My kids have spent the last few years living elsewhere, so I’ve traveled a lot and have become increasingly perplexed by the bathroom technology I’ve encountered. Simply put, bathrooms have become bewildering. Flushing the toilet, washing your hands, and drying them can be a high-tech challenge.
First things first: How to flush? Obviously, where there’s a handle, there’s a way. All’s well that ends well.
And by the way, a lot of people flush toilets with their feet, the better not to get cooties on their hands. Two-thirds of Americans do that, according to a recent survey by the Bradley Corp., which makes bathroom furnishings. So the other third, it would seem, are getting germs not from other people’s hands, but from their . . . shoes.
Being a germaphobe, I’m with the foot crowd, myself. I’m also with the 60 percent who use paper towels to open bathroom doors.
But what if there is no toilet handle? Often, there is just a button to press, which can be impossible to find, or if you do find it, it doesn’t always work.
My least favorite is the self-flushing toilet. The flushing can come when you least expect it. Or it may not come at all. If you’re one of those who refuses to sit on a public toilet seat, instead employing a modified squat, well, what’s a smart toilet to do? It can’t work if there’s no “signal.”
My friend Linda, back from a trip to Japan, reports that the Japanese are bathroom-obsessed, and have all sorts of new-fangled contraptions to make things pleasant, including heated toilet seats. They are also obsessed with privacy, and when Linda went into a public restroom, she found a contraption on the wall of the stall that began making faux flushing sounds, and then played Muzak to cover up any, um, natural noises.
Which brings us to the washing of the hands. This, too, has become confusing. It used to be that you’d simply turn on a spigot and the water would flow.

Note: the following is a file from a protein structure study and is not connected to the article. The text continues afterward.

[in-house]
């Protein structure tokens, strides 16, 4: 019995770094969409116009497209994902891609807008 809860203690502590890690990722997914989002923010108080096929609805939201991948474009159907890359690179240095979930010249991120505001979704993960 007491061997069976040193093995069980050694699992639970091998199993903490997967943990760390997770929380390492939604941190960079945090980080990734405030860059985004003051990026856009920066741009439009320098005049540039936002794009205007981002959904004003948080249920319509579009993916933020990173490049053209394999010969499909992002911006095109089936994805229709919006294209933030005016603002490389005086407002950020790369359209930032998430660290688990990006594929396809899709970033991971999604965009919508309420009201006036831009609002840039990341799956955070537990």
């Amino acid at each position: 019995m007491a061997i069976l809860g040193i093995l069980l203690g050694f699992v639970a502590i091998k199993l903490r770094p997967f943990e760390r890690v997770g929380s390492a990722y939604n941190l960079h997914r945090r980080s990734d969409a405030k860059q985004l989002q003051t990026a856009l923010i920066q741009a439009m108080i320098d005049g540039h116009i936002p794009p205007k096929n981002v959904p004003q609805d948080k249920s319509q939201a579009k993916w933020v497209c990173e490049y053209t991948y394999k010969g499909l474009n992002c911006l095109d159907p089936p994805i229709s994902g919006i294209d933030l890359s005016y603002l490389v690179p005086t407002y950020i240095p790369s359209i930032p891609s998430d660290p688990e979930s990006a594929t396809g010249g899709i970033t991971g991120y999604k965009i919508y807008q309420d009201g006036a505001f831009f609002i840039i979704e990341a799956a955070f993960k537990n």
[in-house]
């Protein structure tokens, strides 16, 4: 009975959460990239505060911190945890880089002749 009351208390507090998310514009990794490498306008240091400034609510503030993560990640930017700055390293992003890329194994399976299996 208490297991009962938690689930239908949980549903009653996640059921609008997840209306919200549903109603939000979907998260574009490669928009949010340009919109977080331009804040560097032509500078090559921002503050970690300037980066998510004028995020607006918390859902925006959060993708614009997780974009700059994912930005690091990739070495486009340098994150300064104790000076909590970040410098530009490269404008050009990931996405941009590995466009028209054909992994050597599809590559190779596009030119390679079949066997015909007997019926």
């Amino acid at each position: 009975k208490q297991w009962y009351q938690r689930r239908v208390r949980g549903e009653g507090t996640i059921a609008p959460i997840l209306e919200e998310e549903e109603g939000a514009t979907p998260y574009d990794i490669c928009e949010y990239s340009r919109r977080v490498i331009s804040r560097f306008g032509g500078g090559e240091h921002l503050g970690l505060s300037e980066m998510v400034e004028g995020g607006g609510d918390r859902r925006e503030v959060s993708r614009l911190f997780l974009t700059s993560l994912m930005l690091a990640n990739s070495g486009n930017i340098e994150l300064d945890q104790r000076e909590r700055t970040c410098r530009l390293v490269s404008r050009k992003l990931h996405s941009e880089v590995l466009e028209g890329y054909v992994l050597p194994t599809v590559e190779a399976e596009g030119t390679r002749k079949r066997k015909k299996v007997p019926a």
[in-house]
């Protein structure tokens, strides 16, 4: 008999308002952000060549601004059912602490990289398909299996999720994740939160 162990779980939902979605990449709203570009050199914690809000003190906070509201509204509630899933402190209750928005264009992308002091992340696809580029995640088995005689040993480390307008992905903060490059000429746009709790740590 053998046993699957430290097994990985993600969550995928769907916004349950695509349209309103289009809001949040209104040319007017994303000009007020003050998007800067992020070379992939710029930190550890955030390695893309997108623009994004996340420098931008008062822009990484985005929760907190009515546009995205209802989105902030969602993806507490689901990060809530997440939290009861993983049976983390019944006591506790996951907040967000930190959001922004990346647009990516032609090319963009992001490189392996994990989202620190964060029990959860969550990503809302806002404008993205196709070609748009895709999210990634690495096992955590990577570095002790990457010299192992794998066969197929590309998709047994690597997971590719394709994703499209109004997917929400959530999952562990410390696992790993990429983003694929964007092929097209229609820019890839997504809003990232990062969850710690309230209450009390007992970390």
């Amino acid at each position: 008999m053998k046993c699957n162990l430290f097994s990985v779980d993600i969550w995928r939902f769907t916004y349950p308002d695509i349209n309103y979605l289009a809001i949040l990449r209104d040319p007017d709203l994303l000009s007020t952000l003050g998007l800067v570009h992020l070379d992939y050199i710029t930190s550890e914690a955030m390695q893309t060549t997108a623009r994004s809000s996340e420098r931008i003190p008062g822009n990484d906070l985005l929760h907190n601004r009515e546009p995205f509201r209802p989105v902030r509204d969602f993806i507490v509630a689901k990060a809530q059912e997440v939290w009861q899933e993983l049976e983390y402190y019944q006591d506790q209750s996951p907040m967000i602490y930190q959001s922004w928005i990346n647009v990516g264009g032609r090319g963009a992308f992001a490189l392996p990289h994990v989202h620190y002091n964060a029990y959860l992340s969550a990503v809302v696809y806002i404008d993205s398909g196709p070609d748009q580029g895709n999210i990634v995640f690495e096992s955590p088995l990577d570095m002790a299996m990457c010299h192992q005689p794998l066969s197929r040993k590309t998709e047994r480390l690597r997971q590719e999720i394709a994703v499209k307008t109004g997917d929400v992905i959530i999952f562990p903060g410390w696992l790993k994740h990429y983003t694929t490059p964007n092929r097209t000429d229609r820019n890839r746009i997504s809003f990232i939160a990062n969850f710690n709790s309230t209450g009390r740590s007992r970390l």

But spigot handles are being replaced by sensors. You’re supposed to wave your hand in front of a sensor, or beneath it, or God-knows-where. I’ve seen people in bathrooms who look like they’re doing the hokey pokey, trying to find the sensor. In fact, I’ve been one of them.
Then there are the faucets that one is supposed to push up on, or perhaps down on, releasing the water. Good luck with those.
The worst case scenario happened to me as I was about to board a 16-hour flight to Bangkok. There I stood in the airport bathroom, soapy hands and all, searching frantically for a way to turn on the water.
I could hear my flight being called. Should I leave with soapy hands, or at least dry them with a paper towel? Alas, there were no towels, only some device with the unfortunate name of Airblade that you actually had to stick your hands into.
Thank the bathroom god, a woman appeared, took pity on me, and somehow turned on the water. I ran for the plane.
I’m not the only one perplexed by public bathrooms. My friend Charlie, in his 60s, says he’s given up washing his hands. My friend Emily, in her 20s, moans about those old-fashioned cloth towels you pull down to release a clean swath of towel.
“They’re usually all used up, and they look gross,” she says. “Who wants to even touch the edges?”
I realize I’m sounding like a spoiled Westerner, only because I am one. Last year, when I arrived at the school where my daughter was teaching, on the Thailand-Myanmar border, there were only squat toilets. Needless to say, there were no sinks.
On the road in Myanmar, we stopped at public toilets, most of which had a cistern of rain water and a bucket for self-flushing. Not ideal, but at least I could figure them out.
My friend Rick is teaching English at a Chinese university. A colleague of his was handed a written notice from a student about putting toilet paper into the toilet. Apparently, it’s a no-no.
“The power of water is not enough, so that the toilet papers will block the pipe,” the notice said. “If you do that, it will take some troubles to you. Meanwhile, it is not easy when our workers clean the pipe.”
I bet it isn’t. I think I’ll stop complaining about modern bathroom technology.
Bella English can be reached at email@example.com